Introducing the Chelsea player wage database

As the clouds of FFP begin to cast a shadow over Stamford Bridge, we need to start viewing player acquisitions in a new light - Jamie McDonald

This comprehensive wage database contains everything you could ever want to know about Chelsea's contracts, wages, and the impact they have on FFP compliance.

Just a few years ago, we were blessed with the good fortune* to be able to discuss player acquisitions simply in terms of how they would fit in with the club on the pitch.  However, as the clouds of Financial Fair Play begin to cast a shadow over Stamford Bridge, we need to start looking at player acquisitions in a new light.

*and by "the good," of course I mean "Roman's"

While tactical analysis and performance metrics will obviously be the first things we look at when projecting whether a particular player acquisition makes sense for the club (and rightly so), player wages and transfer fees have been interjecting themselves into the conversation with increasing regularity.

Whether you welcome the finances of player acquisition into the discussion or you wish you hadn't joined the conversation in the first place, the economic realities of European football have assured that the impact of transfer fees and wages on clubs' FFP bottom line will be highlighted whenever a new deal is signed.

Following up on the FFP monstrosity I subjected you to the other day, I now present the most comprehensive Chelsea wage database on the planet. The first of its kind, this comprehensive wage database contains everything you could ever want to know about Chelsea's contracts, wages, and the impact they have on FFP compliance.

An inordinate amount of work went into researching the contractual terms.  However, since some figures aren't made available and/or sources were widely varied in the reported figures, some of the wages are educated guesses based on Chelsea's past practises and an averaging (of sorts) of the reported figures (specifically, some of the lads who have recently come up from the Academy and Kenneth Omeruo's transfer fee).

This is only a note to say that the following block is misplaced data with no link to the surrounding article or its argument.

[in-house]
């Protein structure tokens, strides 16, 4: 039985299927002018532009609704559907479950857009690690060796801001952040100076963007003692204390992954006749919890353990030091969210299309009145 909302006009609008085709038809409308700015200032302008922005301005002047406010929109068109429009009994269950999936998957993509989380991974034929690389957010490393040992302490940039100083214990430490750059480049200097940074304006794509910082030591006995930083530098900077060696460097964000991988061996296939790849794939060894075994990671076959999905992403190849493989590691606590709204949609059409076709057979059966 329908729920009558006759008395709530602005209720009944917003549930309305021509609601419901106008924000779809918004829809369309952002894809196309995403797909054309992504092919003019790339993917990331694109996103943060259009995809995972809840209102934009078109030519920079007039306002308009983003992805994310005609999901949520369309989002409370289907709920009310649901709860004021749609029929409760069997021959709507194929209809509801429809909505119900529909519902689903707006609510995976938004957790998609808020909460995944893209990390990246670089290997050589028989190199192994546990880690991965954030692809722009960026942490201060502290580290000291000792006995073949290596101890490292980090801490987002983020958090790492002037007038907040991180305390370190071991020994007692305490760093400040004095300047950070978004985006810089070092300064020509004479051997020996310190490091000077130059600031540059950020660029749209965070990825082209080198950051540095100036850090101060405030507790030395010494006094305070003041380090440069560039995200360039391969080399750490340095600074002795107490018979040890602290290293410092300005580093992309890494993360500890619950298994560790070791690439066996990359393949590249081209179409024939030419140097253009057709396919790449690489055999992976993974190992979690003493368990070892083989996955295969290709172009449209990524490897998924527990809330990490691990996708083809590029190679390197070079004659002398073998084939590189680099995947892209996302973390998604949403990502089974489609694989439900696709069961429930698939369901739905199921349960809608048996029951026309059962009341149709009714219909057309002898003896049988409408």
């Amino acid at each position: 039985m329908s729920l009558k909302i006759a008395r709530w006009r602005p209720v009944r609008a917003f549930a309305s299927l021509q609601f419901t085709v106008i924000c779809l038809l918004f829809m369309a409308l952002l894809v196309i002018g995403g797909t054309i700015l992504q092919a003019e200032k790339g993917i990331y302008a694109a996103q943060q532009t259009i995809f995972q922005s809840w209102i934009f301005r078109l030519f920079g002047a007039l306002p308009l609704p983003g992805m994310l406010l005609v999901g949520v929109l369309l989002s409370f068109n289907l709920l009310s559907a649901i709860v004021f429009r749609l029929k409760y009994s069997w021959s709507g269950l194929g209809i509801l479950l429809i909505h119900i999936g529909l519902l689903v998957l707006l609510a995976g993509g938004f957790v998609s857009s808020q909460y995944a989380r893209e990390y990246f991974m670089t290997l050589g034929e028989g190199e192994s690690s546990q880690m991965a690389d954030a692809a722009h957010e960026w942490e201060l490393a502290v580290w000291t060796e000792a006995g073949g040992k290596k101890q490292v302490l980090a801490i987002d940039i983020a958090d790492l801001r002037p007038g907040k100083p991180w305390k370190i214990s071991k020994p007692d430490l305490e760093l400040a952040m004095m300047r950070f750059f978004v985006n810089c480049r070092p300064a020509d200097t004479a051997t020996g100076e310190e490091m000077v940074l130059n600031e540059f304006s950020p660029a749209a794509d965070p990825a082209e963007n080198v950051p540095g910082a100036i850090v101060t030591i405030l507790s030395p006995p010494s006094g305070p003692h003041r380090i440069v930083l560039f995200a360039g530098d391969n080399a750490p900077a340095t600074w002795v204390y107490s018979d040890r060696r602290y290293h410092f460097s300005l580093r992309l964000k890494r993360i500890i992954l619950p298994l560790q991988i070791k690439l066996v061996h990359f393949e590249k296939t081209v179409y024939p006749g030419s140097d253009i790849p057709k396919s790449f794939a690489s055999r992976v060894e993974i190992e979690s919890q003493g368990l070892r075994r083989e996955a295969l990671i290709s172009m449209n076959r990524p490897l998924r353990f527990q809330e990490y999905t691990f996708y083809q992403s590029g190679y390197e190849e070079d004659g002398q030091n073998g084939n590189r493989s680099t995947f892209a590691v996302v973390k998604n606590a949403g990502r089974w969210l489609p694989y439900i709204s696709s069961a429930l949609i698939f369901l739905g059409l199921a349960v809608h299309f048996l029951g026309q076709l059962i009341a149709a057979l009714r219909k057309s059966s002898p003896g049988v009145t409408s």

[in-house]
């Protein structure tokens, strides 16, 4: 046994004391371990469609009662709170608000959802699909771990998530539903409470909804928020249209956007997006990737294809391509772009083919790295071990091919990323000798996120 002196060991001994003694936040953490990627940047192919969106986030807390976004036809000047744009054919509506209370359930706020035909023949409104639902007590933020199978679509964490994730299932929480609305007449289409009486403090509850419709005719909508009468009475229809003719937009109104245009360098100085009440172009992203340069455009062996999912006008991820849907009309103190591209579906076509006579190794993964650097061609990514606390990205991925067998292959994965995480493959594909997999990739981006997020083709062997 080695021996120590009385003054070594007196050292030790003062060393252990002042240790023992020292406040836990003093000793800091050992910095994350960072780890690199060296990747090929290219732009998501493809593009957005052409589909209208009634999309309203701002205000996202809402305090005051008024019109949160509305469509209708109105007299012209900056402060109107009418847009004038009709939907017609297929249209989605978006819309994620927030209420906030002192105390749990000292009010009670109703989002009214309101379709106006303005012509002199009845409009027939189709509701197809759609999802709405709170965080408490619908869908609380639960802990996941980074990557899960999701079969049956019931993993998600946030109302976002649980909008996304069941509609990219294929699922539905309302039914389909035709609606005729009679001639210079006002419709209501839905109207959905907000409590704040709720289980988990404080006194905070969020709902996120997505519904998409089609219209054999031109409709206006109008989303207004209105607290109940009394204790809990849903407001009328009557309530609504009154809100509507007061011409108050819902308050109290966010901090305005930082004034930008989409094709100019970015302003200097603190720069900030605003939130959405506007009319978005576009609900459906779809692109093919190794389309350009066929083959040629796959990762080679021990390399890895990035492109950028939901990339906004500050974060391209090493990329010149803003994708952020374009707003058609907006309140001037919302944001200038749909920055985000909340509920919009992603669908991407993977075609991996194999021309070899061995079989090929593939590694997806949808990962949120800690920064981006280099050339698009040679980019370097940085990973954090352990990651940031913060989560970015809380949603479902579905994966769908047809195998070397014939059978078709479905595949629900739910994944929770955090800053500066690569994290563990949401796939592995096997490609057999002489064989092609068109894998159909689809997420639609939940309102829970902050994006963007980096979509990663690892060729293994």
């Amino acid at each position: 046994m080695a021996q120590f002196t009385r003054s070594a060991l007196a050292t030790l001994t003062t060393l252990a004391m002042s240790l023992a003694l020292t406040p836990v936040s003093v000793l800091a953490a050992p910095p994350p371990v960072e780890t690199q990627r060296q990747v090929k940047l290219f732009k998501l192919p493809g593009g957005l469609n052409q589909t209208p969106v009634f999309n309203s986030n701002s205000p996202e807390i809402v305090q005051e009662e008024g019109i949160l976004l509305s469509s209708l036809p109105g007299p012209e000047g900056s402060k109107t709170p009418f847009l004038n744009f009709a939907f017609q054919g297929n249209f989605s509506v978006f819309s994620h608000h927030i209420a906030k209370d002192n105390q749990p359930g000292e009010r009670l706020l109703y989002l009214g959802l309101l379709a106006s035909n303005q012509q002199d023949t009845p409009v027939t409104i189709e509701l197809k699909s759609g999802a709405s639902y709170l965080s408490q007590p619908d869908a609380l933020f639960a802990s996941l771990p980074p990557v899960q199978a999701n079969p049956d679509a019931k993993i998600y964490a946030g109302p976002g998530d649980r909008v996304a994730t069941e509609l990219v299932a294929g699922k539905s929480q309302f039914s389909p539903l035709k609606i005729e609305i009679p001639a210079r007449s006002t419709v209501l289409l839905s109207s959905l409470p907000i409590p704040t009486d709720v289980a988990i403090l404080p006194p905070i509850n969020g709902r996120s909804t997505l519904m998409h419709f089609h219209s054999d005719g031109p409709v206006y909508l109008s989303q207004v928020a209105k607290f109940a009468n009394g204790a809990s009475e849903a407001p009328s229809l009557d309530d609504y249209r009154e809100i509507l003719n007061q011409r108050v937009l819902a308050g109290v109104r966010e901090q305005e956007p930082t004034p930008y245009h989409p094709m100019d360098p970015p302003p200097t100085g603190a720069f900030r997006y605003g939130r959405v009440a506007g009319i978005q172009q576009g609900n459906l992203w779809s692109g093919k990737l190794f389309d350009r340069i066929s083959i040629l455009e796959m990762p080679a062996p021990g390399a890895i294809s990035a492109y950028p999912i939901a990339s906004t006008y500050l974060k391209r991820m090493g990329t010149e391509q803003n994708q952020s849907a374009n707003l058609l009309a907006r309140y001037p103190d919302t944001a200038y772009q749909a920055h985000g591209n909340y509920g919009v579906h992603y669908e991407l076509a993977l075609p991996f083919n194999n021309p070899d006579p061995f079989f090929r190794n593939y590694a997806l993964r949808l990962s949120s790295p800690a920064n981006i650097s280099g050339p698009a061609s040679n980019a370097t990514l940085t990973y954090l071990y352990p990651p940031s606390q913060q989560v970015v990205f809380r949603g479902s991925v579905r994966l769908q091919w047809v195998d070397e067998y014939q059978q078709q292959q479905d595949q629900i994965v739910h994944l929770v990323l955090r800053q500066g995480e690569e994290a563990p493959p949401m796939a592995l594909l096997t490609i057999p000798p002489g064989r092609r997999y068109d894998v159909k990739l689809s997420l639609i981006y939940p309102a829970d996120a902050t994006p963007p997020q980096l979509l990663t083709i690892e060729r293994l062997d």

Ideally, this database will provide us with a unique tool to utilise when discussing the financial implications of any and all potential player acquisitions.

A few notes on the research methodology and the database features -

  • The database will be updated on a regular basis to account for future player movement.
  • The annual FFP cost reflects both the annual salary and the amortised transfer fee.  I've listed the amortised transfer fee and weekly wages in separate columns so you can see how each expenditure impacts the total FFP cost of the player.
  • In cases where there were multiple reported figures, I always erred on the conservative side.  That is, I always used a higher figure or average when presented with different figures from multiple sources.
  • The database can be opened in another (bigger) window by clicking the icon in the bottom-right corner.  There are a number of different search functions included within the database, so feel free to play around with it.
  • The database will be updated on a regular basis to account for future player movement.
  • I have included a simple break-even calculator at the bottom of the spreadsheet.  I projected that Chelsea will meet the break-even mandate for the 2011-2012 accounting period by £46.9m.  In arriving at this projection, I used Chelsea's 2011-2012 financial statement, Deloitte's annual reports on football finance, the Swiss Ramble*, and of course, my trusty copy of the FFP regulations. The estimate is subject to change.

* Note the Swiss Ramble article is from 2012 and focuses mostly on 2010-2011 (the year prior to the first FFP monitoring period).  When the article was written, Chelsea hadn't yet filed its 2011-2012 financial statement. Regardless, that article is a great resource for anyone wanting a better understanding of how to read a financial statement through the lens of FFP.

I will most likely follow up with an article detailing some highlights and interesting trends that can be found in the database. In advance, I'll throw out a few facts and figures that jumped out at me -

  • Chelsea is on the hook for an estimated £21m this season in FFP wage costs for players the club has sent out on loan.  This is a good example of the hidden costs of player development (money well spent in my eyes, but the figure is worth noting).
  • Victor Moses' loan to Liverpool reduces his FFP cost from £3.36m to just £300k this season.
  • The sacking of Dagestan (or, the acquisitions of Willian and Eto'o) will cost £17.8m this season.  Edinson Cavani will cost PSG £19.3m this season.

Does anything in particular jump out at you?  If you find something interesting, be sure let the rest of us know in the comments section.

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